When I first met [Jasper] CEO, Jahangir Mohammad, I was immediately impressed with his visionary approach to the opportunities available in IoT and his foresight in building a unique business to capture those opportunities. 10 years ago, when everyone was focused on flip phones and the early adoption of smartphones, Jahangir and team focused their energies on connecting everything else, including GPS units, cars, security systems and point of sale devices. This early insight has proved fruitful, and now many millions of “things” are connected to the network and working on Jasper’s platform.

Listening to the analyst webcast, Cisco’s SVP and GM of collaboration and IoT technology, Rowan Trollope, reiterated this point and said that Jasper had been “breaking ground for many years” by helping companies bring their service-based products to market and letting them run these at scale. He added that no-one else in the market has solved this IoT service management problem quite like Jasper has.

Trollope added that if you look at Cisco’s portfolio and look at Jasper’s portfolio there is no overlap between the two, but there are lots of “synergies”. He said:

Candidly, you need both to build a complete solutions.

Many of our customers are looking to transition their business models from a static product to a connected service. The effect on the next generation of companies is profound. And this is a huge step forward for Cisco in delivering that complete platform in IoT for our customers.

Trollope added:

Why Jasper? What is it about them that makes them unique? Strong strategic alignment. The first is the scale that brings them to IoT, Jasper delivers the largest IoT platform in the market today. That’s demonstrated by having 3,500 enterprise customers, delivered by 27 service provider groups, available in over 100 countries. True global scale.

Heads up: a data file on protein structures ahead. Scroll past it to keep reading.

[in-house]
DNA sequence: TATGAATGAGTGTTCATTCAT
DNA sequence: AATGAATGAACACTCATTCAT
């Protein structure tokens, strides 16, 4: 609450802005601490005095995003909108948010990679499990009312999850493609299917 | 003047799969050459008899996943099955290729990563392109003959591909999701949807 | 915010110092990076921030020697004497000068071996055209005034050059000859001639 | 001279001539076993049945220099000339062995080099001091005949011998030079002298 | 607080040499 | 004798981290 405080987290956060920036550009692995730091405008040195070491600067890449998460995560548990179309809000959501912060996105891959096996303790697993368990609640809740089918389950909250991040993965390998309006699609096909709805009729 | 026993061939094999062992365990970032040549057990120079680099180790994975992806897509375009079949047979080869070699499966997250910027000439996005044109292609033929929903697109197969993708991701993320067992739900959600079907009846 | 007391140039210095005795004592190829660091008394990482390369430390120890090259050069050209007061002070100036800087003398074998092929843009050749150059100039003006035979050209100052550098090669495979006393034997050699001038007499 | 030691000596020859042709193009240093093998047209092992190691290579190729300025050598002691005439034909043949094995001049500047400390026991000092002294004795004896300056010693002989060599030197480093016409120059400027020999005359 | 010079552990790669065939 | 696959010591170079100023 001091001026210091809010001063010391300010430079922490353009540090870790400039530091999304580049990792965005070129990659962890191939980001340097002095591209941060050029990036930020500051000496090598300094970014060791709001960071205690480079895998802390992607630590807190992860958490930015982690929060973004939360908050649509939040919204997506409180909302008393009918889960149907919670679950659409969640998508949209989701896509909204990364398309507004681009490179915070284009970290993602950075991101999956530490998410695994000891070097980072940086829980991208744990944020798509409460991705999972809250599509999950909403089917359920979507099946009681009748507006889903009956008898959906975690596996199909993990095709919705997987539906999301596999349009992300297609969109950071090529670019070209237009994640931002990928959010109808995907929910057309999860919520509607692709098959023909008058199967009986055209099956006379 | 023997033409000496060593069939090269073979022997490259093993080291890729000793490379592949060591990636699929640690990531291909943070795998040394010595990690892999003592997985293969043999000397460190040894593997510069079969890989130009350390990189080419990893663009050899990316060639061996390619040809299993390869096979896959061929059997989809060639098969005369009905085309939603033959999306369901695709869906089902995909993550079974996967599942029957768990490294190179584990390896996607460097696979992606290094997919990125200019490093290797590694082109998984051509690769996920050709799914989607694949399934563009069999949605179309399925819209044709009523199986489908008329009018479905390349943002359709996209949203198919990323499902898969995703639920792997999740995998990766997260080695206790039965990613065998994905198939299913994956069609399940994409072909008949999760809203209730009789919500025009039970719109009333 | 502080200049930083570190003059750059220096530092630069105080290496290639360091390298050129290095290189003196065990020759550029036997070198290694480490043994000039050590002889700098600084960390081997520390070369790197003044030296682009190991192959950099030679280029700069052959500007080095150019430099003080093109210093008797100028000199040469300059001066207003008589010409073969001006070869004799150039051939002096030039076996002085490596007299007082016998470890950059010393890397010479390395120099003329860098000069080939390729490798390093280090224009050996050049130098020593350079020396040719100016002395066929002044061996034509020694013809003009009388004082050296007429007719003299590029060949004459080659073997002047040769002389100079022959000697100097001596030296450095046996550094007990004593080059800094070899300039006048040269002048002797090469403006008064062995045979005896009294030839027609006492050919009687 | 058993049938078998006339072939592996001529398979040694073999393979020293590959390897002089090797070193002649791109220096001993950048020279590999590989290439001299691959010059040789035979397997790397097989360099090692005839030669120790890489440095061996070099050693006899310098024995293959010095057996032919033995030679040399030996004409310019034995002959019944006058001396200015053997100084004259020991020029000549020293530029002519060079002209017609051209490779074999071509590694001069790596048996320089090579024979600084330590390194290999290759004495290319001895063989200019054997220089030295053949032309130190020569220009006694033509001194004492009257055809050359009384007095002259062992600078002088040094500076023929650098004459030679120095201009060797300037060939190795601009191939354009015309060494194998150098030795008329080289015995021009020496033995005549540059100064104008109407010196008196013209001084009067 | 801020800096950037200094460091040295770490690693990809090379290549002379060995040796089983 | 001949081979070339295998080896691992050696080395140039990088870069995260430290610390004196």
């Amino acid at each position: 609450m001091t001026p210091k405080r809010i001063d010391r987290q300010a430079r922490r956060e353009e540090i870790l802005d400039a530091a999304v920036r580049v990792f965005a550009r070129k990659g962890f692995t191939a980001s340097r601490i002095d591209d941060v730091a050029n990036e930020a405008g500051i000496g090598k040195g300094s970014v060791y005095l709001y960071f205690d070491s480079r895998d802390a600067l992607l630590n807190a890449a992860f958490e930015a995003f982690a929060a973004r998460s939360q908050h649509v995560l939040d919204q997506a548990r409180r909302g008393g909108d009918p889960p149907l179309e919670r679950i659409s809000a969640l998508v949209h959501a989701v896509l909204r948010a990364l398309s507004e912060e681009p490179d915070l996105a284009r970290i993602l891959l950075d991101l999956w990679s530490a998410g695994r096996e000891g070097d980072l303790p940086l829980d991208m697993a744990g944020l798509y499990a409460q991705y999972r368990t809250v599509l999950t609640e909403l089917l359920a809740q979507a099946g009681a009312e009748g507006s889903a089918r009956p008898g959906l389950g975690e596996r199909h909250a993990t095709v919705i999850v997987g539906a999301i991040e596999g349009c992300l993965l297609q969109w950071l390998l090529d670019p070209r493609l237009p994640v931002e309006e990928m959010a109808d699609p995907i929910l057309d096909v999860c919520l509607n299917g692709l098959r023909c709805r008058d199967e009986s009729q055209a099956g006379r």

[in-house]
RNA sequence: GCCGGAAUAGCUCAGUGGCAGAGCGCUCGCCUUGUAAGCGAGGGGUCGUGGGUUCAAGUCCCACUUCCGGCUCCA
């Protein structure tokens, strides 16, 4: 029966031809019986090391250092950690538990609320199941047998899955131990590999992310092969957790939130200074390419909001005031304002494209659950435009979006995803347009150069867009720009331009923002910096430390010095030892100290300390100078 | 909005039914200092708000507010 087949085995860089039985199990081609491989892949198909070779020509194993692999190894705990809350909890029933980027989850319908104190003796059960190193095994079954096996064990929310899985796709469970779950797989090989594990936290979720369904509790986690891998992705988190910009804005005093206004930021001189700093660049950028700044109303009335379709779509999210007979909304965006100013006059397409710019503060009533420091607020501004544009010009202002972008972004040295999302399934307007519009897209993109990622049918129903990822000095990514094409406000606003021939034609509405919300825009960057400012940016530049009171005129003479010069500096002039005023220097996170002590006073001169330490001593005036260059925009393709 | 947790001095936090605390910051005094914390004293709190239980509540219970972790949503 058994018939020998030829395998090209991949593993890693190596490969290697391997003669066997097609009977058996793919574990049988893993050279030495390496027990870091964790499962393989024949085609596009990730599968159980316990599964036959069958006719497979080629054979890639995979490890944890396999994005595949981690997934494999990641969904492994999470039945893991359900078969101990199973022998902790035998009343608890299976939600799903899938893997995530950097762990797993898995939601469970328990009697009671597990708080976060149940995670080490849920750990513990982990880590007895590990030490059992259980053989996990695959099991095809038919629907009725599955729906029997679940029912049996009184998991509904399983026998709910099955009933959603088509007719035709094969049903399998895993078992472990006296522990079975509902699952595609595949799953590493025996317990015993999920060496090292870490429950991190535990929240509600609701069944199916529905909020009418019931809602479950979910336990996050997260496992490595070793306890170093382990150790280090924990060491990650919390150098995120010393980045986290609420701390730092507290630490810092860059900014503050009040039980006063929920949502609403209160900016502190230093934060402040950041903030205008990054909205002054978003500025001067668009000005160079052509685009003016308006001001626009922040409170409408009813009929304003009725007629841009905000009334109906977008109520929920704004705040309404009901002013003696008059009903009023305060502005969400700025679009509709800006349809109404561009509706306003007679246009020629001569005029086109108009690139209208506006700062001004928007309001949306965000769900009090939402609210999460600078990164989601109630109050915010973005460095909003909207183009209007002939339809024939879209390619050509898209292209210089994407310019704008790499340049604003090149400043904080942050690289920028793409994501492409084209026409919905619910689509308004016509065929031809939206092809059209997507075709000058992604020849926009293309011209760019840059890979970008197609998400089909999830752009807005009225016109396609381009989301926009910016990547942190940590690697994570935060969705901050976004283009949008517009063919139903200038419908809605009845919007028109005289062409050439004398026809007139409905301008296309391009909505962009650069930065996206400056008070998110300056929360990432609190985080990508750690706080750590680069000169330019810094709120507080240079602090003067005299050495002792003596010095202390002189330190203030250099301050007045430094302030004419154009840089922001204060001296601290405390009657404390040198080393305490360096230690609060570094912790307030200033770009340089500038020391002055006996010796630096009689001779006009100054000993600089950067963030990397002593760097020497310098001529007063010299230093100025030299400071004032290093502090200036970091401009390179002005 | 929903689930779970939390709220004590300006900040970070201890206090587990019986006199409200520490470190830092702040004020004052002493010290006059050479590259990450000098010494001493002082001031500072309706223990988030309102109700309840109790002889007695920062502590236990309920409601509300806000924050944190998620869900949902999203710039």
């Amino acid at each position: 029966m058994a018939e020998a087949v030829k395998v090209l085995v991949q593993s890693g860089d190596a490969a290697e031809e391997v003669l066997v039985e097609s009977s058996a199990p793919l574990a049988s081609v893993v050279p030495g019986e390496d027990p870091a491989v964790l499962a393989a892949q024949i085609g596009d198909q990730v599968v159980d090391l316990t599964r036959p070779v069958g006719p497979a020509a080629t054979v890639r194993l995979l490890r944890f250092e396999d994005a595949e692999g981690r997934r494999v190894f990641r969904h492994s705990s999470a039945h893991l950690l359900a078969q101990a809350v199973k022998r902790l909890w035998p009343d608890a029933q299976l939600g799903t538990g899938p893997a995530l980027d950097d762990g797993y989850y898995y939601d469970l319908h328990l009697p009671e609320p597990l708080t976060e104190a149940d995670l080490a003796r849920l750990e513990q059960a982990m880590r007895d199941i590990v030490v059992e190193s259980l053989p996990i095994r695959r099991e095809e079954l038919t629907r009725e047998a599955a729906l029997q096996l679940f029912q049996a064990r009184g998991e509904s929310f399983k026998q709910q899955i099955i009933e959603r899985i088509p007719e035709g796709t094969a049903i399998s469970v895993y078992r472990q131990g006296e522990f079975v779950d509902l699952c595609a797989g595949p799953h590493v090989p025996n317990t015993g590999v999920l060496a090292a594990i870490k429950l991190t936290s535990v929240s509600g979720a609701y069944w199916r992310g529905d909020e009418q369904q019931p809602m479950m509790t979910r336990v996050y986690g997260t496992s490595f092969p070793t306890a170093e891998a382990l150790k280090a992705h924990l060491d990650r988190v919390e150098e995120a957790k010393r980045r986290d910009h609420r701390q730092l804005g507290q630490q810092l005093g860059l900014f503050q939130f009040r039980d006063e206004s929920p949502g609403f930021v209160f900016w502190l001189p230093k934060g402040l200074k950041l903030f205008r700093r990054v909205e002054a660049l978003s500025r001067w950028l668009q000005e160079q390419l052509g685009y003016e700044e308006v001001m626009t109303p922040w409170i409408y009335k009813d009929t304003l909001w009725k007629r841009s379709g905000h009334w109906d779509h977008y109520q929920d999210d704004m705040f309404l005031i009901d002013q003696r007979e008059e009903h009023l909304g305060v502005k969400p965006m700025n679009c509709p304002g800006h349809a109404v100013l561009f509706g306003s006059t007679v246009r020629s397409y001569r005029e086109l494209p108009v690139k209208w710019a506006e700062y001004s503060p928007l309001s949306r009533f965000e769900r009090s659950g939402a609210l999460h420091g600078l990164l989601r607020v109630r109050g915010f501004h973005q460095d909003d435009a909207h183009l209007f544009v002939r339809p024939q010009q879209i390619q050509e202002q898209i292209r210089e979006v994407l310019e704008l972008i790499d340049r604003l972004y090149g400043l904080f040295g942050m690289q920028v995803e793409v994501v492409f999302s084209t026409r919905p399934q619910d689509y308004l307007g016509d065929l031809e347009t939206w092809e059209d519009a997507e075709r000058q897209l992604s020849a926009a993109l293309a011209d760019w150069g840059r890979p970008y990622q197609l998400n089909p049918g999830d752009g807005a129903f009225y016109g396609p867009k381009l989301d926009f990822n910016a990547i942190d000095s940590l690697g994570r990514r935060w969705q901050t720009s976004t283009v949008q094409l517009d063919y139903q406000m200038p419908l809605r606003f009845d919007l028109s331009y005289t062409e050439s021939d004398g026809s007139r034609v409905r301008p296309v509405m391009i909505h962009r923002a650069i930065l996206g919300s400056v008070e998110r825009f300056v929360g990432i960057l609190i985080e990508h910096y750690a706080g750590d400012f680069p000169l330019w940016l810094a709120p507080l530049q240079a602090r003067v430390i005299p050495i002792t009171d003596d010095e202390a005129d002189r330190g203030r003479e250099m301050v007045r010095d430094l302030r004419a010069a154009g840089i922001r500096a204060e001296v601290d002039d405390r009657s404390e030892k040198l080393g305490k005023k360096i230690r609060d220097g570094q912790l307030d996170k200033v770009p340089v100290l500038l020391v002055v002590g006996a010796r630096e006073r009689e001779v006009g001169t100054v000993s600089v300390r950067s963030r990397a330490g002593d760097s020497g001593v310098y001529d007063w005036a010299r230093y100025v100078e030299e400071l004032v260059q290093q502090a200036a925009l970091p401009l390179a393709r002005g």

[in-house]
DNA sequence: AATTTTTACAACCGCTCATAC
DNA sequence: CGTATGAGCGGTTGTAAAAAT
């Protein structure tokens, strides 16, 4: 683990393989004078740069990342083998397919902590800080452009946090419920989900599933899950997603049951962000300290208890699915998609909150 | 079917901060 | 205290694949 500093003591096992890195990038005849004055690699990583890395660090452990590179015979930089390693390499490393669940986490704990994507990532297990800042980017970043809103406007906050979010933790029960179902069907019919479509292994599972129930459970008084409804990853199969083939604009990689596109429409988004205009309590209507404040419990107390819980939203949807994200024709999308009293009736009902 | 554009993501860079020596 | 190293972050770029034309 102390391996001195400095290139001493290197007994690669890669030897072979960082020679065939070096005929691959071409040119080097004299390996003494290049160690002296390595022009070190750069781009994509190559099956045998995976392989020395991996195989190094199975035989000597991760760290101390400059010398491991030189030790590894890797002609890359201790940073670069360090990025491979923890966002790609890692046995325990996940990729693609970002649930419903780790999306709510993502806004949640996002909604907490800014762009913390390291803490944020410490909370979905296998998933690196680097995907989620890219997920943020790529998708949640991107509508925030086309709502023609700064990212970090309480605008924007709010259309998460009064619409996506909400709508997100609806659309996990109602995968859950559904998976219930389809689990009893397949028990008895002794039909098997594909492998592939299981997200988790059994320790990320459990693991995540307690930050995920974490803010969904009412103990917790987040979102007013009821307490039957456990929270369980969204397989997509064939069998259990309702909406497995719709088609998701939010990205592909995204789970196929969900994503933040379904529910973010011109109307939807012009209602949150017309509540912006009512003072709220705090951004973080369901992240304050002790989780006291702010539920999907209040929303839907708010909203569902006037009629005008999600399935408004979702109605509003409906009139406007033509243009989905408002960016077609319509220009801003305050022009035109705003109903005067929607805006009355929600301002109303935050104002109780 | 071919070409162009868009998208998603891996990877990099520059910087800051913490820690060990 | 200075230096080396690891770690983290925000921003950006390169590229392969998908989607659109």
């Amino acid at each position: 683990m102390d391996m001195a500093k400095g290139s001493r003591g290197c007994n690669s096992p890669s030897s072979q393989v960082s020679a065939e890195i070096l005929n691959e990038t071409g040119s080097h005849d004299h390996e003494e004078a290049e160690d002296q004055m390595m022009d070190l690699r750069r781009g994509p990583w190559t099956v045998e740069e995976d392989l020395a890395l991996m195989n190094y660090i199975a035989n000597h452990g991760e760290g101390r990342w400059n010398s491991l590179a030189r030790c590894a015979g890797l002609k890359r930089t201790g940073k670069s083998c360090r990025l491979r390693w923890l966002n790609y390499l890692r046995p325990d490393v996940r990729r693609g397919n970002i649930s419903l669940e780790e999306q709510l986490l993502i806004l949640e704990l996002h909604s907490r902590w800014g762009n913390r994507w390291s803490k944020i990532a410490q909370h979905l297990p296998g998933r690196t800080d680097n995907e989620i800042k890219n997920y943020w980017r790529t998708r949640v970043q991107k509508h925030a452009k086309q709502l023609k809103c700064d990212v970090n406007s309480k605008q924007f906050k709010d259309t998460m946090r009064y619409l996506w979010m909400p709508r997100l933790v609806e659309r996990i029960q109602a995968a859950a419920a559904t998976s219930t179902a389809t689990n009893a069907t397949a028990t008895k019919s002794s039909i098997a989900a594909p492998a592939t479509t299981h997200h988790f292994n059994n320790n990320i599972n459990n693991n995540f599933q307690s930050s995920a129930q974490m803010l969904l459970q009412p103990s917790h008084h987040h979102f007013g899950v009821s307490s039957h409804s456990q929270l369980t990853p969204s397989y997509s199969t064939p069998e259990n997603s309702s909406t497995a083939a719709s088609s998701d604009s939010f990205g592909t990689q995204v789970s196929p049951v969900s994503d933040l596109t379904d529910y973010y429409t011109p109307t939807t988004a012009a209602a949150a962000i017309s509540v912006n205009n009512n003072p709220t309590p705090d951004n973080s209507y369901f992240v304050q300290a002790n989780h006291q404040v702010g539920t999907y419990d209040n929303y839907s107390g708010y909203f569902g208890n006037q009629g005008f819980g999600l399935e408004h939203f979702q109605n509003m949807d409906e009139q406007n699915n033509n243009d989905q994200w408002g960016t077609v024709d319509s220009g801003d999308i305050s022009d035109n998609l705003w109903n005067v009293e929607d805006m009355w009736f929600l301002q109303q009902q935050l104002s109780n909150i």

The second is their business model - Jasper brings to Cisco a predictable, recurring-based business model, complementing where Cisco has been heading as a company. Lastly, is the cultural fit. Jasper and Cisco share the same vision for accelerating the adoption of IoT.

During the webcast Jasper CEO Jahangir Mohammad gave an example of how one of its customers, General Motors, is shifting from selling cars, to selling cars that are brimming with connected services. He said that these connected services are expected to deliver $350 million in net profits within the next three years to the company.

Mohammed said:

We have seen first hand the economic benefits that this brings to customers.Partnering with Cisco allows us to do this as much larger scale.

The IoT business is about transforming static product businesses into dynamic service businesses. For a company to make the transition from a product business to a connected services business is incredibly complex.

This is new territory and there are multiple parties involve, with lots of software to develop. This is the problem we are solving. With the our cloud platform, we are enabling enterprises

to deliver connected services much faster.

My take

Cisco just got a whole lot more interesting.

To date, Cisco has largely focused on the ‘connecting’ element of IoT, whilst also dabbling in the data and analytics side of things. Which of course have a role to play in this huge market. However, it’s higher up the stack where things get more valuable. And this is exactly why it has acquired Jasper.

Why not build it itself? Well, that is an option. But as we’ve heard Cisco say, Jasper has spent the last 10 years building the relationships with the network service providers and it is in a position where it is doing this already. Why start from scratch when Jasper can complement your current portfolio and has the customers and relationships in place? It’s a savvy move.

Cisco now, in my view, has the one of the most comprehensive IoT stacks out there.